Wednesday, July 3, 2013

My Philhealth 101

I'm sharing this information so if anyone in the future have the same situation as mine, you'll know what to do.

Photo Credit:
First Scenario: This is all based on our experience last February 2012 when my father was hospitalized. All of us were caught off guard. My mother thought it was a common case of flu due to the weather changes but it led to a more frightening ailment - heart attack/stroke (almost).

From emergency room, he was transferred to ICU due to his low blood and to monitor his heartbeat as well and his breathing. My father had a history of heart palpitation before due to his smoking so we were not surprise when he was brought to the ICU.

During this time, we decided to use Philhealth to minimize the cost that we have to pay. I made a few calls to their call center to check the status of my father's account. Though he is a member, the account is inactive so he can't use the benefits. And here's what I learned from going back and forth with Philhealth on how to avail the Philhealth benefits for inactive members.

* If the member is inactive, he is still a member of Philhealth. Inactive means that a person has an existing PIN # but contribution is not updated and according to Philhealth, you cannot enroll as a dependent those who are inactive member. Either you have to cancel the membership or update the contribution. By the way, we stated on the letter the reason why we are cancelling the Philhealth membership and that is to enroll my father as a dependent.

* For senior citizens who are inactive member, you need to create a letter address to Philhealth to cancel or terminate your membership. You can do this for urgent matters such as our case. Once, the membership is deactivated, any son/daughter of the SC (senior citizen) can add him/her as dependent. Yup, 60 years old and above can be declared as dependent on Philhealth. You need to sign M2 form then attach the active Philhealth member's birth certificate, photocopy of valid IDs, dependent's birth certificate and Senior Citizen ID (photocopy). Now if there are instances that there's a discrepancy with the name of the soon-to-be -enroll dependent, you will need to create a notarized letter or document stating that the person that your enrolling as dependent and the one whose name appeared on birth certificate or any government ID is the same person. Any notarized office has a template for this type of document so just ask them about it. I think I paid Php50-100 for this letter.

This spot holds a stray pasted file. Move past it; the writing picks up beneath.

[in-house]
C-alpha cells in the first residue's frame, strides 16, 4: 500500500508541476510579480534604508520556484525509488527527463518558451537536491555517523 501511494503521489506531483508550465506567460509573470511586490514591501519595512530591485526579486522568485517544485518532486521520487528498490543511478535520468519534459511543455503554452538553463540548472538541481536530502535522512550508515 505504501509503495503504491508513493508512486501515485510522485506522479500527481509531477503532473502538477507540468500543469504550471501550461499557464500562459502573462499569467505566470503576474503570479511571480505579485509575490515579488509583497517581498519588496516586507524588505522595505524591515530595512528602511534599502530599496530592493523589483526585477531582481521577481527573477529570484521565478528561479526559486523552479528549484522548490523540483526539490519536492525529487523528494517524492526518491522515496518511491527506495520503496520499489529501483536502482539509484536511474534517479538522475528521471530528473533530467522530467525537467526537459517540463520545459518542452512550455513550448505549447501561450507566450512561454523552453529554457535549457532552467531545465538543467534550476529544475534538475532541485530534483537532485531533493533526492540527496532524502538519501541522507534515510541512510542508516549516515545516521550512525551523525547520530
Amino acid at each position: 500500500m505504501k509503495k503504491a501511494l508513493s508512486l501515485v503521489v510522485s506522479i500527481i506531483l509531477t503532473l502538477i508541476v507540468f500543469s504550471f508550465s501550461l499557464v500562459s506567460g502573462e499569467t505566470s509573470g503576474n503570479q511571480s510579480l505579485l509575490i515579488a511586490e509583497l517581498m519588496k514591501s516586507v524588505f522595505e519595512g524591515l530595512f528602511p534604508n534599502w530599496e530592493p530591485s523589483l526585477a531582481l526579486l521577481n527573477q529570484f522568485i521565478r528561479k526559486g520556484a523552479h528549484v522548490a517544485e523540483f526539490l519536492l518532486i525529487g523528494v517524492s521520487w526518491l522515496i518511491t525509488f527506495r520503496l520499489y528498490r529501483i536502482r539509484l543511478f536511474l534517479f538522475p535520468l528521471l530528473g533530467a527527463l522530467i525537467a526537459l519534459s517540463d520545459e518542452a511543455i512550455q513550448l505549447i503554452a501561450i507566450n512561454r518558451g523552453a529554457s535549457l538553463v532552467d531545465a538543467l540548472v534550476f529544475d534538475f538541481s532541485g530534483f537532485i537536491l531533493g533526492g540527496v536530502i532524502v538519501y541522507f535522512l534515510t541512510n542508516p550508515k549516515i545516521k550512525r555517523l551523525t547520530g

On this crucial moment, I decided to declare my father as my dependent since my office can process my request through sending an errand to a messenger. No need for me to process it by myself. Within the day, I got my updated MDR from Philhealth and I'm glad. Who would've thought that it can be easy peasy. But I was wrong....

I was busy preparing the supporting documents to avail the Philhealth benefits and that includes getting a signed form from HR regarding my Philheath contributions. As it turns out, my contribution is not enough or eligible for me to use Philhealth for my father's hospitalization during that time since I'm still a probationary employee and the fact that my Philhealth contribution is not updated. Our HR said that I need at least 6 months contribution and during this time I only have 3 months of contribution as it was stopped when I got laid off. Since we are aiming to cut down the cost of the hospital bills, I remembered my sister paying her Philhealth contribution for one year as an OFW when she went to POEA. Time is crunching so I have to create another letter to Philhealth requesting to remove my father as my dependent and instead he will be my sister's dependent. I don't remember how long it took for my father's name to reflect on my sister's Philhealth record but it didn't take one week. I'd say 2-3 days as we made it just on time before my father was given a go signal to go home. It was a relief on our part that we were able to avail Philhealth since my father doesn't have a medical card (HMO).